The Versatile Photo Editor Exposure X

By | |Exposure|

When I look at the Alien Skin community on Flickr, I see a great selection of portraits, but not nearly as many landscapes or wildlife images. As a traveling photographer who shoots a wide variety of subject matter, I wanted to show exactly how Exposure X has helped to improve my work. From color to black and white, I find the customization lightyears ahead of the alternatives. In this latest version, Alien Skin has really perfected their offering, creating a versatile photo editor that allows for standalone Raw editing. It has become part of my daily workflow. Finished images are rarely published before being run through Exposure. Here are some before and after examples.

1) Cityscapes – St. Peter’s Basilica, Rome

For problematic shots, Exposure can really be a lifesaver. As you can see in the original, the image is lacking contrast, the color is off, and it’s just well…dull. To bring it back to life, I opened it in Exposure, chose the color slide film type “Agfa RSX II 100” which did a nice job of adding contrast. Under the saturation section I boosted the midtones. This change added too much blue, but thankfully there is a slider for every color, allowing me to reduce the amount of blue. Then to warm things up slightly the Gold Split under the Split Toning menu made a slight change for the better. Then, to darken the corners and bring more attention to the subject I used the subtle black vignette. Finally, a hint of sharpening was added with “sharpen low radius 25”. This all took a few minutes and as you can see, made a huge difference.

The Versatile Photo Editor Exposure XThe Versatile Photo Editor Exposure X

2) Wildlife – Black Skimmer

I love wildlife and bird photography, but let’s face it, dropping six grand on a Canon 300mm f2.8 isn’t necessarily in everyone’s budget, including mine. One of the things that makes Exposure X such a versatile photo editor is that “Bokeh” is built into it. This allows you to create the background you want. You can literally pick the lens you want to mimic, and then shape where the bokeh falls. This provides an unreal level of power and control for wildlife photographers. Rather than letting a busy background ruin a good moment, you can adjust it accordingly. The only other changes made here was picking Kodachrome 64 for the slide film type, and a crop.

The Versatile Photo Editor Exposure XThe Versatile Photo Editor Exposure X

3) Landscapes – Fire Wave

The Valley of Fire is Nevada’s oldest State Park. I went there to find and photograph this unique area called the Fire Wave. At the time of day I was there, the light wasn’t spectacular with the whole scene a bit too pale for my liking. Still, I liked the photo enough and thought that I could rescue it with a versatile photo editor like Exposure X. I started by choosing Kodak Ektachrome 100G which added a good amount of saturation. The highlights were a bit pronounced so I dropped them by a half-stop. Then in the Tone Curve, I chose “Exposure (underexposed)” which really made the colors pop. Again I finished with a subtle black vignette.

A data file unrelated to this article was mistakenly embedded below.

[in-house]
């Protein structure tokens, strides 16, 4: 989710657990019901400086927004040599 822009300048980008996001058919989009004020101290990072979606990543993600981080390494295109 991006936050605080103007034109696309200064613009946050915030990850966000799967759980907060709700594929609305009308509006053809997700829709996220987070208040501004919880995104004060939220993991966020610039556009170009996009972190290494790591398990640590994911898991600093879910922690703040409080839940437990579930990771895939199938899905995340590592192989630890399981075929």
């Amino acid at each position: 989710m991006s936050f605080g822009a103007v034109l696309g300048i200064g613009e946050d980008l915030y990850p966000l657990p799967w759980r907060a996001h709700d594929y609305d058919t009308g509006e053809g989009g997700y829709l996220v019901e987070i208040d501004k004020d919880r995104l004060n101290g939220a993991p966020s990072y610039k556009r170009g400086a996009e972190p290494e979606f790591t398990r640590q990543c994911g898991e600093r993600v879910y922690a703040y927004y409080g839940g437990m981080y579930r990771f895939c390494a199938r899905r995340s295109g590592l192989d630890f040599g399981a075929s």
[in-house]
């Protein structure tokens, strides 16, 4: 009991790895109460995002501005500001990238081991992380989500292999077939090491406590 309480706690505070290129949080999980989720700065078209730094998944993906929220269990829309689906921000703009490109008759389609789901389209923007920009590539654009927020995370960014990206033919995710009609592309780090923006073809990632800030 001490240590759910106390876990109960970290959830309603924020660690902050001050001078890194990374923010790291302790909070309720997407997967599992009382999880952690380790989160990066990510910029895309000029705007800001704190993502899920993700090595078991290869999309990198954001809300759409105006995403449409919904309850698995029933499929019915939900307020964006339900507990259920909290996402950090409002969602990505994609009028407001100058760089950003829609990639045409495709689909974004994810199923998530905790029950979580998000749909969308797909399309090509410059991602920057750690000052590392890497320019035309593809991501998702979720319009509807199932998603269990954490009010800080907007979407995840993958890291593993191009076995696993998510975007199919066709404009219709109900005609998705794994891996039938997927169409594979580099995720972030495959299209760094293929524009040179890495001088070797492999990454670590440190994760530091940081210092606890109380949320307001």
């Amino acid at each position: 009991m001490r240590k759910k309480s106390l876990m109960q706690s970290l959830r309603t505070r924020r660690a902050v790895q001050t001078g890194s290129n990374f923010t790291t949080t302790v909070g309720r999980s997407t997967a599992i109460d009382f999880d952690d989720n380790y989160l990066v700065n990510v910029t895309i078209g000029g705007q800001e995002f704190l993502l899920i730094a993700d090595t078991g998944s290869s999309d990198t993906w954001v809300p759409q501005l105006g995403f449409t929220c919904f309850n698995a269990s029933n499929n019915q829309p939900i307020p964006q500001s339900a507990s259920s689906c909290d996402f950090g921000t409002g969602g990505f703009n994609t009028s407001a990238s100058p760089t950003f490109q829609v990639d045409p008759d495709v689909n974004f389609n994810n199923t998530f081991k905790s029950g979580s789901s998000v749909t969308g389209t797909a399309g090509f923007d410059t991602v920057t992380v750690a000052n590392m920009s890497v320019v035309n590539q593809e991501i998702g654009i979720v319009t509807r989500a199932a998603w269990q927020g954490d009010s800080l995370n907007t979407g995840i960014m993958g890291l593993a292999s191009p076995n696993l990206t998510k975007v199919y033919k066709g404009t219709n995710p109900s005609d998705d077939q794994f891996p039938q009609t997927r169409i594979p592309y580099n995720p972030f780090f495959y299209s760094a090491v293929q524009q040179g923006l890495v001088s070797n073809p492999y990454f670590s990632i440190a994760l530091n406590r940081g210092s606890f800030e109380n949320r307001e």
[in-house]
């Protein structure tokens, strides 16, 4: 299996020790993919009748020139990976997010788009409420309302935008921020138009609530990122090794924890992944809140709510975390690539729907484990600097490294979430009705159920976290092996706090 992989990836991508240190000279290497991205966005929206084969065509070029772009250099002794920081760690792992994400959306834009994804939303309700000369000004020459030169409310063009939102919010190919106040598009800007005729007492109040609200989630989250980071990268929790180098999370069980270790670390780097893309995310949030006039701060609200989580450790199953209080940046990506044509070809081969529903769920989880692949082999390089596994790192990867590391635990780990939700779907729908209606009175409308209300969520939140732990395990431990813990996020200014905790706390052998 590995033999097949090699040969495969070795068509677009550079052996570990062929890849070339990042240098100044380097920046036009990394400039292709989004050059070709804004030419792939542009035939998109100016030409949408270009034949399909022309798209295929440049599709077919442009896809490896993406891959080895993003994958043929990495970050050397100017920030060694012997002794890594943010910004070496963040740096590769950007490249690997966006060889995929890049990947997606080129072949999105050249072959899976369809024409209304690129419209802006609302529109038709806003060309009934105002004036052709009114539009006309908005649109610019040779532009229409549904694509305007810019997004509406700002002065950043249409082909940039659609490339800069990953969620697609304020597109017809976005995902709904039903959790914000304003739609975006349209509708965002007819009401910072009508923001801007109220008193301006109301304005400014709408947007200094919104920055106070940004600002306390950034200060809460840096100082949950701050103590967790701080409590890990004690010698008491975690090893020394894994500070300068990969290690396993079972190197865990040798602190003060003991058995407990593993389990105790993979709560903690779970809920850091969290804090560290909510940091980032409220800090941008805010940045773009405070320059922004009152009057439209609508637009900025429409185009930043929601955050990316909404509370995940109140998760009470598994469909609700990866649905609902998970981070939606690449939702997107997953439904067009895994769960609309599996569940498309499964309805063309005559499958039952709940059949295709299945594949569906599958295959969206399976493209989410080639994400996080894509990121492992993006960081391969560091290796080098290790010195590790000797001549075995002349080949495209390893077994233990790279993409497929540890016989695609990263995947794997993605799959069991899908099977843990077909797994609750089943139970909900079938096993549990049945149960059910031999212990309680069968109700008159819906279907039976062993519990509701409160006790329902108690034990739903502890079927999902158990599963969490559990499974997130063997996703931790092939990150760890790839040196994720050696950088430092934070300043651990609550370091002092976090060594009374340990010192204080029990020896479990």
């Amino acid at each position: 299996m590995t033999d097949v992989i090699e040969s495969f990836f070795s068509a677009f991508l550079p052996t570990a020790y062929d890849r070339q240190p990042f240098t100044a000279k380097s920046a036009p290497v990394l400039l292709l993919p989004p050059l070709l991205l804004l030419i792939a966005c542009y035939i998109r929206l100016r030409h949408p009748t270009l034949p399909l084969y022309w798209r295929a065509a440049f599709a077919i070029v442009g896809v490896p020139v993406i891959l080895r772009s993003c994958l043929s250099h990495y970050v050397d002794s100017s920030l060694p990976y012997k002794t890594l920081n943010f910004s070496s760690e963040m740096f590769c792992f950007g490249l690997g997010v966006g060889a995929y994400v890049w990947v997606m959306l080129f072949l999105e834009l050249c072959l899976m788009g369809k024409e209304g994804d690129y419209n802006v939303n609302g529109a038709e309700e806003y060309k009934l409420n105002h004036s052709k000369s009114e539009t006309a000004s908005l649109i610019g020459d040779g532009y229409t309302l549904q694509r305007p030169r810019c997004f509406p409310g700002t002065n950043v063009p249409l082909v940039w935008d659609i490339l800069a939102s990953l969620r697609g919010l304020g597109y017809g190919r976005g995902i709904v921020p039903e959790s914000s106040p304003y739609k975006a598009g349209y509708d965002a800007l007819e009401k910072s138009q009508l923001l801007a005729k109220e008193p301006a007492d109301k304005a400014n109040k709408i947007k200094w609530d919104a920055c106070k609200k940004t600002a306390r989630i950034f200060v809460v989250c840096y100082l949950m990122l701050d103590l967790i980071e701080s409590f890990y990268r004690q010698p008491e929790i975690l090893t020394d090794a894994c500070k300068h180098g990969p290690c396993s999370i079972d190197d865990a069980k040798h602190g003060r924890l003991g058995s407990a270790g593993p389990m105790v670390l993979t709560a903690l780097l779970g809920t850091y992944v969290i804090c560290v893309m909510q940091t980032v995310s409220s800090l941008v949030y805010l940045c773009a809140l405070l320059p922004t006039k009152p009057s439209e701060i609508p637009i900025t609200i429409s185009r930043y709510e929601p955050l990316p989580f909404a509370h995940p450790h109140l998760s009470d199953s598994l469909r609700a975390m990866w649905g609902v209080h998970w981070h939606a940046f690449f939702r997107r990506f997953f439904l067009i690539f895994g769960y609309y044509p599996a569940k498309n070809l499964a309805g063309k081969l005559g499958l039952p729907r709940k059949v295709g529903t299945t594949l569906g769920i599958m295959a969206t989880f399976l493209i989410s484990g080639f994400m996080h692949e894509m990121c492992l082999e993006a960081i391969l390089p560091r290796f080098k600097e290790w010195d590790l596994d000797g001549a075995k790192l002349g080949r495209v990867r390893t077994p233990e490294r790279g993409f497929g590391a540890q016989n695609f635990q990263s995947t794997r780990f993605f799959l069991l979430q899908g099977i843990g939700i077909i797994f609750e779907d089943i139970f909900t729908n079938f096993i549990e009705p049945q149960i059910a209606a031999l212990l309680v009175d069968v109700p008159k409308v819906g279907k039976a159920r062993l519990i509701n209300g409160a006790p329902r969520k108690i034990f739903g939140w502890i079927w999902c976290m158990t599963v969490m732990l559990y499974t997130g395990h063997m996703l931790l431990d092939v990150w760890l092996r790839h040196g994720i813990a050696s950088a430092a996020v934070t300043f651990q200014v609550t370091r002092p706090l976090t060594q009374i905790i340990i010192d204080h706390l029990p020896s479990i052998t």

The Versatile Photo Editor Exposure XThe Versatile Photo Editor Exposure X

4) Fine Art – Motor Oil and Rain

When motor oil mixes with rain water it can create a spectacular array of colors. Photographically however, the scene typically lacks contrast. I brought this dull looking image into Exposure and worked its magic by choosing Fuji Velvia 50. This used to be one of my favorite slide films with its rich saturated colors. I bumped the exposure by about a half-stop to lighten up the colors. The next critical step was to add contrast, and a lot of it. I set this at +65. This made the blacks much darker and really made the colors more prominent. I played around with split toning and found that Sepia (blue finish) added a nice hue. The image was then finished with a vignette.

The Versatile Photo Editor Exposure XThe Versatile Photo Editor Exposure X

5) Faking the Sunset – Central Park

Sometimes all it takes is one click to dramatically alter an image in Exposure. Although the shot was taken at high noon, I was able to choose “Copper Tetenal” from the split toning menu. The resulting photo appears to have been taken at dusk. No other alterations were needed. As you can see, the editing capabilities of Exposure are profound. From complex edits to simpler adjustments, just about anything is possible with this versatile photo editor.

The Versatile Photo Editor Exposure XThe Versatile Photo Editor Exposure X

 

Exposure X4

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About the Author:

Chris Corradino is a travel photographer and teacher based out of New York. His work has been highly circulated in publications such as the Associated Press, USA Today, National Geographic, and Wall Street Journal. He’s deeply committed to providing a high-quality photography education through his dynamic teaching methods. Chris has a passion to help hard-working photographers bring their craft up to the next level.

One Comment

  1. Jaimie April 5, 2016 at 3:17 pm

    Thanks for these types of posts showing Exposure being used in the real world by real professionals and thereby sparking our creativity!

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